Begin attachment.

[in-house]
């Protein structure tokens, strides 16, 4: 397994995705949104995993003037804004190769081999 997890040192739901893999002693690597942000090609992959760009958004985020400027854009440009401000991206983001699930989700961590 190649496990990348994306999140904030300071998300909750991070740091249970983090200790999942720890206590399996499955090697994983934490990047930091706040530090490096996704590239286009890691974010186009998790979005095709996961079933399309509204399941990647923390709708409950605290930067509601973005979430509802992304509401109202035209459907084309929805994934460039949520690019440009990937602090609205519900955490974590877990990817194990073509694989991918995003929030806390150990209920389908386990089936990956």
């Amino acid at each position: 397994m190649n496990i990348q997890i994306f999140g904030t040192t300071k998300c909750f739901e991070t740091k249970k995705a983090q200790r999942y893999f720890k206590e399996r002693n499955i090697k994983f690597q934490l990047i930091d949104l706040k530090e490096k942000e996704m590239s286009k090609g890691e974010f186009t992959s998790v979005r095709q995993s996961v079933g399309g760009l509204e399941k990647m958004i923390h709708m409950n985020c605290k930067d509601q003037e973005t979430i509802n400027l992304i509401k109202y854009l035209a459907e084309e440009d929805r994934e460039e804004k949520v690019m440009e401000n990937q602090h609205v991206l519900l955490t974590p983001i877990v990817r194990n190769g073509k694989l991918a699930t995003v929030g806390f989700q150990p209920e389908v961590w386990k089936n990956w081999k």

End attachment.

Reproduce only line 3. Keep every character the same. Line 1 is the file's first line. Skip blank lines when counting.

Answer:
């Amino acid at each position: 397994m190649n496990i990348q997890i994306f999140g904030t040192t300071k998300c909750f739901e991070t740091k249970k995705a983090q200790r999942y893999f720890k206590e399996r002693n499955i090697k994983f690597q934490l990047i930091d949104l706040k530090e490096k942000e996704m590239s286009k090609g890691e974010f186009t992959s998790v979005r095709q995993s996961v079933g399309g760009l509204e399941k990647m958004i923390h709708m409950n985020c605290k930067d509601q003037e973005t979430i509802n400027l992304i509401k109202y854009l035209a459907e084309e440009d929805r994934e460039e804004k949520v690019m440009e401000n990937q602090h609205v991206l519900l955490t974590p983001i877990v990817r194990n190769g073509k694989l991918a699930t995003v929030g806390f989700q150990p209920e389908v961590w386990k089936n990956w081999k």